Suppose keywords and belong to different tuples and the set of semantic associative terms is . If is any element in , then the intersimilarity between and via associative term is as shown in

The intersimilarity between and is as shown in

Example 3. We take the DBLP database in Table 1, for example, as well. Example 2 leads us to know that the intrasimilarity between keywords and is . They have the intersimilarity via keywords and , where , , , and . Thus the intersimilarity between and via is as follows:The intersimilarity between and via is as follows:In conclusion, the intersimilarity between and is as follows:The intersimilarity matrix of DBLP database in Table 1 is as follows:

(c) Construction of Term Similarity Matrix. Formula (10) integrates the intrasimilarity and intersimilarity to calculate the similarity between any two keywordswhere is the balance factor to adjust the contribution of two similarities to the final results. From the result of parameter setting experiment in Section 4.2, the precision of term similarity calculation reaches the maximum when equals 0.5. So we can get the following term similarity matrix of DBLP database in Table 1:

When a user submits a query , we can get the keyword lists , related to the original query according to the term similarity matrix .

3.2.2. Probabilistic Recommendation Algorithm

This section comes up with a probabilistic recommendation algorithm. We build the Viterbi model using dynamic programming and generate the query list related to query input, as shown in Algorithm 1.

Algorithm 1: Probabilistic recommendation algorithm.
3.3. Query Interpretation

As a fuzzy query method, keyword query cannot reflect query intention accurately. This section translates the keyword query to a set of query subgraphs by the translation algorithm of triples and construction algorithm of query subgraphs, where is the schema subgraph. Compared with the keyword query, the query subgraph not only contains the content information but also carries structural and semantic information. Thus it can more accurately reflect the users’ query intention.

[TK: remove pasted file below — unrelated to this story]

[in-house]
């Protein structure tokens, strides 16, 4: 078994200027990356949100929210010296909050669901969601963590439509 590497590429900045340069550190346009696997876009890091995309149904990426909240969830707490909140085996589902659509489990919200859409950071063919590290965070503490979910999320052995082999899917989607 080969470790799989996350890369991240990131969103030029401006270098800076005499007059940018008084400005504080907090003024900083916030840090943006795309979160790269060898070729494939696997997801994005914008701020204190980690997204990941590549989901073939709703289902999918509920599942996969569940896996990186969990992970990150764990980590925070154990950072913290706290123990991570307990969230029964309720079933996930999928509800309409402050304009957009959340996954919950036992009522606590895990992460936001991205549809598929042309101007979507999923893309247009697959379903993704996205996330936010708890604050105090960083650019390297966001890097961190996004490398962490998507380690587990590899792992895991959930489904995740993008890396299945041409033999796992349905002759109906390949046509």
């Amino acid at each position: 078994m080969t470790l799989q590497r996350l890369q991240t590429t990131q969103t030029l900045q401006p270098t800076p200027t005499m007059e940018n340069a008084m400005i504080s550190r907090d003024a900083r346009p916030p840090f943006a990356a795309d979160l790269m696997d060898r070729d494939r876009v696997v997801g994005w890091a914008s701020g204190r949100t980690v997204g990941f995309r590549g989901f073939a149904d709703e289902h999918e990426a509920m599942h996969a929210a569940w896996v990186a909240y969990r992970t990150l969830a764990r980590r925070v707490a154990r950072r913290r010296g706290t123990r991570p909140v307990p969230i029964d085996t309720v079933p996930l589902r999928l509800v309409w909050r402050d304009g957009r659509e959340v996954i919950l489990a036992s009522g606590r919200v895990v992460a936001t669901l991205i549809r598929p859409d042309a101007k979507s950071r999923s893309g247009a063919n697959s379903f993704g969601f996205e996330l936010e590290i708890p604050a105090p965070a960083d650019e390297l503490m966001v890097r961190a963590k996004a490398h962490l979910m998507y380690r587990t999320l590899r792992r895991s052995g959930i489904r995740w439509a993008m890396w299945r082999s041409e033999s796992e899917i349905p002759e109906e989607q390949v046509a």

3.3.1. Translation from Keywords to Triples

In order to identify users’ query intention, we should know exactly the role of a keyword in databases, that is, to know whether it is Metadata or content data. Thus each keyword should be extended to include the table name, attribute names, and attribute values of the table where the keyword is located. The paper proposes the triple structure to describe the above information. Before introducing the translation algorithm of triples, we first define the following three statistics tables: statistics table of table names, statistics table of attribute names, and statistics table of attribute values. They make statistical analysis on the table names, attribute names, and attribute values, respectively. These three statistics tables have similar structures, as shown in Tables 2, 3, and 4.

Table 2: Table names statistics.
Table 3: Attribute names statistics.
Table 4: Attribute values statistics.

By analyzing the statistics tables, it is obvious that every keyword in query may correspond to several different semantic interpretations; namely, keyword can be translated to a set of triples. Query is also translated to several sets of triples. In most relational databases, the numbers of table names and attribute names are far less than the number of attribute values, so most ambiguities occur during the translation process of attribute values. Therefore, when we conduct the translation, we first try to match the keywords to the table names and attribute names. Then we match the remaining keywords to the attribute values to get the final sets of triples. Algorithm 2 shows the details of this translation process.

Algorithm 2: Translation algorithm of triples.

Lines , , and in Algorithm 2, respectively, match the keywords in query to statistics of table names, statistics of attribute names, and statistics of attribute values. Triples corresponding to each keyword in query can be obtained. As each keyword may correspond to more than one attribute name or attribute value, lines and handle these cases, respectively. It makes the different attribute names or attribute values corresponding to the same keyword translated to multiple sets of triples. All possible sets of triples are generated by the algorithm.

3.3.2. Query Subgraphs Construction

Before the construction of query subgraphs, we should combine the triples in . The paper makes the following merger rules.